Mary Buckley and her students took in the treasures of the Musée d’Orsay during their two week trip to Paris to study modernism.

The popular course, now entering its fourth year, veers away from the traditional tourist itinerary, taking students behind the scenes to “engage intellectually in the arts through the specific lens of modernism,” says Buckley, a professor of dance history. The group uses the museums and sites of Paris as resources, taking in the treasures of world famous venues like the Musée d’Orsay and the Museum of Modern Art, and enjoying live theater and dance performances throughout the city. “Students explore and contrast contemporary developments in dance, music, art, poetry, and repertory theater against the framework of modernist traditions,” Buckley explains. “It’s a very rich learning environment.”

A unique component of the class is face-to-face meetings with Parisian artists. Recent highlights included visits with two composers in their studios and an invitation to a pre-theater gathering at the home of a Parisian producer. “Every summer, we also spend time with artists at the National Center for Dance, a research and performing arts center, and enjoy a walking tour of Paris with a Sorbonne architecture professor, exploring the city from the grand old palace tradition through the broad boulevards and neoclassical design of Georges-Eugène Haussmann, up to contemporary times,” Buckley says.

The course culminates with a collaborative literary and photographic journal of the experience, exploring and documenting the contemporary artistic scene in Paris. “The students come away with a real sense of the history and culture of Paris through the arts and a deep appreciation for the value of art in their own lives,” Buckley says. “I think one of my students, a physics major, said it best when she called the course the best kept secret at GW.”

GW students march with a detachment of Chinese police practicing for the arrival of the Olympic torch outside the historic Yungang Buddhist caves near Datong, China, last July.

The wonders of China form the backdrop for Assistant Professor of Anthropology Robert J. Shepherd’s intensive summer abroad course, “Society, Culture, and Development in the People’s Republic of China.” Jointly sponsored by the University Honors Program and the Anthropology Department, the program includes four weeks in residence at the Beijing International Studies University and a fifth week in the field, studying development changes in China’s northwestern region.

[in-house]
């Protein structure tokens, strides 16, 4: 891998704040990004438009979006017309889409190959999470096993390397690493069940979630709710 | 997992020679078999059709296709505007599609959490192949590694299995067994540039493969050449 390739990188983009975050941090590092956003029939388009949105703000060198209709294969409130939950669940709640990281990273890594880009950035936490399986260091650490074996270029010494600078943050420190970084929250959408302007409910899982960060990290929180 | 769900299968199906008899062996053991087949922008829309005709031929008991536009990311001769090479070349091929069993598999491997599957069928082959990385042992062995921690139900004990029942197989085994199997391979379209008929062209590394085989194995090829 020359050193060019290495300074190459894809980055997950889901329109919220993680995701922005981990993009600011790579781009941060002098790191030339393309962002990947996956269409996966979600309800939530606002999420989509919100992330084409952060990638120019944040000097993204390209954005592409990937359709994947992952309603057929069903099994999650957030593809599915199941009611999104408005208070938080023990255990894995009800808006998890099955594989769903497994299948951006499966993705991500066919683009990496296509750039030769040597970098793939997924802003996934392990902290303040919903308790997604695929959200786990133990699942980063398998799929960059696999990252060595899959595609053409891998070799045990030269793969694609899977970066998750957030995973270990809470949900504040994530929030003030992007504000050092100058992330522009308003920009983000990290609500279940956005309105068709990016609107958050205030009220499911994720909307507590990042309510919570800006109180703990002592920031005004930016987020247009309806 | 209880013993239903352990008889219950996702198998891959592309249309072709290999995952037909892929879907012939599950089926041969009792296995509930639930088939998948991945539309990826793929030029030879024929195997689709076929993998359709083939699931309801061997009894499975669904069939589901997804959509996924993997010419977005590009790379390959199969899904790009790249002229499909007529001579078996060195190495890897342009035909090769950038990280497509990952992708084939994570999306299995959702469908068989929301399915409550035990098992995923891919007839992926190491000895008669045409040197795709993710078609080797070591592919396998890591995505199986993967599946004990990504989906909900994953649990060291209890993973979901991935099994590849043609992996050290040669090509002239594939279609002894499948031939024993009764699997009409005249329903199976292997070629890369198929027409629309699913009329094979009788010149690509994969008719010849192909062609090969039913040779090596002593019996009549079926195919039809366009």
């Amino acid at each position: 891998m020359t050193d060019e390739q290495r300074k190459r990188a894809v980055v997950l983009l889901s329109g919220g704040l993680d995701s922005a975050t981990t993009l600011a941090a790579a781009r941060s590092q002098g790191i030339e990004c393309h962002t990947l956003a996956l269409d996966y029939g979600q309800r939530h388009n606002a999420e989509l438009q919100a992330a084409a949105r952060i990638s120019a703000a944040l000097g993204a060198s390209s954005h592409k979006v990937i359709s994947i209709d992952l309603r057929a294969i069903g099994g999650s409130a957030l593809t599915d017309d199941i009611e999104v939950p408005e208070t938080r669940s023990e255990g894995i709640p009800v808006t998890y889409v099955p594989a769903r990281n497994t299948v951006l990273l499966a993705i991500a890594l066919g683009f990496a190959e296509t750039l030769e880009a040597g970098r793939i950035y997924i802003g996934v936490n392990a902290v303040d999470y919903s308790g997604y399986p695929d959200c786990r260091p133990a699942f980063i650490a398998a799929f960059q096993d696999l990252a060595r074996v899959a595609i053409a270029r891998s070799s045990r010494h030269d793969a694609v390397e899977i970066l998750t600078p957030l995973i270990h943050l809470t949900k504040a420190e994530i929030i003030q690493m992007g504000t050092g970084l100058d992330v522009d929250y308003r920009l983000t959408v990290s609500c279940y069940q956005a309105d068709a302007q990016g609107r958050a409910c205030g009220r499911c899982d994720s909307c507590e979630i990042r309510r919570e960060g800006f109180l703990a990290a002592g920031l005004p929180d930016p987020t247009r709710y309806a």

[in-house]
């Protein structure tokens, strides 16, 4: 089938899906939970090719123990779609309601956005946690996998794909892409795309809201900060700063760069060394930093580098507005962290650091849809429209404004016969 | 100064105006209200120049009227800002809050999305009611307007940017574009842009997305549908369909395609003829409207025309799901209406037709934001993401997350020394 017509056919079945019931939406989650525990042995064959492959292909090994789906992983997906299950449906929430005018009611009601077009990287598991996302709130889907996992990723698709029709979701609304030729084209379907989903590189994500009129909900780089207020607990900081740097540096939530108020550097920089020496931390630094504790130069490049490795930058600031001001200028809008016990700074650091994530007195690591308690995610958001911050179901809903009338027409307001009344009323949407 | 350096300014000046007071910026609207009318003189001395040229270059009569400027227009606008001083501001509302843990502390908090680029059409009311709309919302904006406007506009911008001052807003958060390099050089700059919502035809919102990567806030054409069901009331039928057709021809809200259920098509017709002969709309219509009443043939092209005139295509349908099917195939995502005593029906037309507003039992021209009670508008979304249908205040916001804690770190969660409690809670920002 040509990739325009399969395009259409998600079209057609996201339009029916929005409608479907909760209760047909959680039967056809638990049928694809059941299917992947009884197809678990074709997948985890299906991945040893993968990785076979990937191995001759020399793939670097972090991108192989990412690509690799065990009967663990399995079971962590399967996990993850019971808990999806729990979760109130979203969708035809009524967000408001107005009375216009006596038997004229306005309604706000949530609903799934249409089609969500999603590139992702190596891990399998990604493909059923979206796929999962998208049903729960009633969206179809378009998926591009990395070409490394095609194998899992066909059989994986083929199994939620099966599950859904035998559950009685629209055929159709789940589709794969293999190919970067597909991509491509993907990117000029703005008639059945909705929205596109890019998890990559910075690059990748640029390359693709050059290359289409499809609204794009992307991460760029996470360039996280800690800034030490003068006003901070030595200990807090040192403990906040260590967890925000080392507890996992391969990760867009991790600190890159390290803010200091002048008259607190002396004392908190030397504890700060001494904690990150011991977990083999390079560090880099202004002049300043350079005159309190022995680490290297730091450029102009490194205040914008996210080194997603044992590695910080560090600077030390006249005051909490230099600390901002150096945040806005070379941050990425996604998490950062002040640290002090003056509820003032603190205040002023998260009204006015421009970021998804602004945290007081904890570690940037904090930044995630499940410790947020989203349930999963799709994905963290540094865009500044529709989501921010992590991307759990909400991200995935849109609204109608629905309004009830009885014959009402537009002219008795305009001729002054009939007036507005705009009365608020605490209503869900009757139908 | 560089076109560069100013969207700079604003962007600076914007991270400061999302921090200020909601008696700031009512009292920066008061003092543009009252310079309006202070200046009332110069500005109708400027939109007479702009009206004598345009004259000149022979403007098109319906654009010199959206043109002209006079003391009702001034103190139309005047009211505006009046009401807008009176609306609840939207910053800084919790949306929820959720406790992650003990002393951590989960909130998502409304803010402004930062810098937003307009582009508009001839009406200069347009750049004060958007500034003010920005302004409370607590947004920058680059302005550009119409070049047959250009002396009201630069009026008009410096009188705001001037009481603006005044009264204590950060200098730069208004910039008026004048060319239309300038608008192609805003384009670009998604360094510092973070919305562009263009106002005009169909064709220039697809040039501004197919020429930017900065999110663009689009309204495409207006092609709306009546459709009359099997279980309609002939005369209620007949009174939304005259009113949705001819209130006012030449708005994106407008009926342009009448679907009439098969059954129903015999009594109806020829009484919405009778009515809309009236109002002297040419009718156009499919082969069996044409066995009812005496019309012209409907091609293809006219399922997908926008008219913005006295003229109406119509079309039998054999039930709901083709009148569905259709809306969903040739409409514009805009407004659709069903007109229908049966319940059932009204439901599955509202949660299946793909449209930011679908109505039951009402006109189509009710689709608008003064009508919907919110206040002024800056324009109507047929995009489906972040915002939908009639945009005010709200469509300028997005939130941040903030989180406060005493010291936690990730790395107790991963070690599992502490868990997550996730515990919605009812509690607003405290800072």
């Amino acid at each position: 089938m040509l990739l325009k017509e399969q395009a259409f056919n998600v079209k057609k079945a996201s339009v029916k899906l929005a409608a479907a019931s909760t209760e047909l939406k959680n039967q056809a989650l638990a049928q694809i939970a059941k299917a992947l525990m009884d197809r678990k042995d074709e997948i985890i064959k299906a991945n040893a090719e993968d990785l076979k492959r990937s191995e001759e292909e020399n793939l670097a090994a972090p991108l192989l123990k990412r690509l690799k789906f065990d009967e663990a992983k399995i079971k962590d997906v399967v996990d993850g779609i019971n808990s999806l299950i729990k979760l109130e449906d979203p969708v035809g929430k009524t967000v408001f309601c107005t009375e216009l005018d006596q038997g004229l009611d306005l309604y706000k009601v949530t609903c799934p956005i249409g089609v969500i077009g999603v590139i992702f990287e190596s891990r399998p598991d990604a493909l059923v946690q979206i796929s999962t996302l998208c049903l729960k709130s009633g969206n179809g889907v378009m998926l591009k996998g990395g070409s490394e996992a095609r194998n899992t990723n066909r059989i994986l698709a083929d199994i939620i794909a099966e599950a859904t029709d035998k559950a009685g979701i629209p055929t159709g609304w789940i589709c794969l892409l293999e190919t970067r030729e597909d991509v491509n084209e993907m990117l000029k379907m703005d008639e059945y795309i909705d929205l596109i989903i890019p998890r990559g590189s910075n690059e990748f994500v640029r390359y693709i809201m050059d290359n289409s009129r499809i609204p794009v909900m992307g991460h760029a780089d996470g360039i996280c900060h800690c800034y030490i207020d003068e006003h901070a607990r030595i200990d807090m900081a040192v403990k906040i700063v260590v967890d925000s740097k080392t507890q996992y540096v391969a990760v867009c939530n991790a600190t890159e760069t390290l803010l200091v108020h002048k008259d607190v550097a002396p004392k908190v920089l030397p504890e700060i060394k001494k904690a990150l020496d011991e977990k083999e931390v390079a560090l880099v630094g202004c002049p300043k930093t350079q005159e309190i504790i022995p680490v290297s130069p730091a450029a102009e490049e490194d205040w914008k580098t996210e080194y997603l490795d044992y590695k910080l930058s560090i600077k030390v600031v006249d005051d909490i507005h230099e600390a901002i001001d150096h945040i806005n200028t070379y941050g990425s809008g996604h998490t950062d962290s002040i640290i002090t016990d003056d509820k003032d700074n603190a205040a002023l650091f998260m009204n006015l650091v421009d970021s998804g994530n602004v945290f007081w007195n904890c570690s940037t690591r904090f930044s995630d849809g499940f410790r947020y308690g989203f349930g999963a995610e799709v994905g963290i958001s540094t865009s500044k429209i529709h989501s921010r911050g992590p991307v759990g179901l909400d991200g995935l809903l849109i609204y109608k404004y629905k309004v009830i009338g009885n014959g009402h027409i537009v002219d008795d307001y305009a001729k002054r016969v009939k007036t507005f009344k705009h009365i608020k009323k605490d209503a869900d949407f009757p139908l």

Participants study Chinese four hours per day for a month in Beijing and spend two afternoons a week in class with Dr. Shepherd examining the development process in contemporary China. “China is arguably the most successful example of development in practice in the world, since the country is changing so quickly both socially and economically,” says Dr. Shepherd, who spent three years teaching at a United Nations educational training institute in Beijing earlier in his career. “It is, therefore, the perfect development case study for our students, who study the enormous cultural, social, and economic transformation first hand, and get an on-the-ground introduction to the complexities of life in China. Reading about it from Washington just doesn’t reflect the intensity of what’s happening there.”

Dr. Shepherd taps his expansive network of friends and associates in China to create an exceptional program for his students. “I invite speakers to our class to talk about the nuts and bolts of development in China, from the costs and benefits of leaving a state job for a private job, to becoming owners of their own apartments in a country where, 20 years ago, the government owned all the real estate,” he says. On free afternoons and weekends, he leads excursions to important cultural and historical sites around Beijing and further afield, such as the Great Wall, the Forbidden City, and the Temple of Heaven.

Professor Jennifer Griffin and a group of graduate business students in March visited London, where participants met with GW alumnus Sugheer Mufti, BBA ’79, MBA ’81, at financial services firm Citi London to discuss the global financial crisis and corporate responsibility initiatives. The group also visited GlaxoSmithKline and Diageo on the day of the company’s restructuring.

A veteran study abroad professor, Dr. Shepherd will take his third GW contingent to China this summer. He previously directed two study tours to China while teaching at George Mason University and was on the faculty of the Semester at Sea program. He says he is impressed by the maturity and focus of GW’s students as well as by the interdisciplinary scope of the course participants. “This program reflects the wide interest among our undergraduates in China and Asia,” he says. “China is so different from the United States. The participants come away from the experience much more reflective and with a real sense of personal accomplishment that is enormously helpful to their future intellectual work and research.”

This coming summer, GW professors will be jetting off with their classes to such far-flung destinations as Chennai, India, to study art therapy, South Africa to examine culture and music, Costa Rica to look at international education and policy, and Russia and Ukraine to probe media, power, and public opinion.

Jugant is already hard at work assembling short-term study abroad courses for summer 2010. “These are truly life-changing programs,” she says. “We look forward to making more and more of these amazing opportunities available to our students.”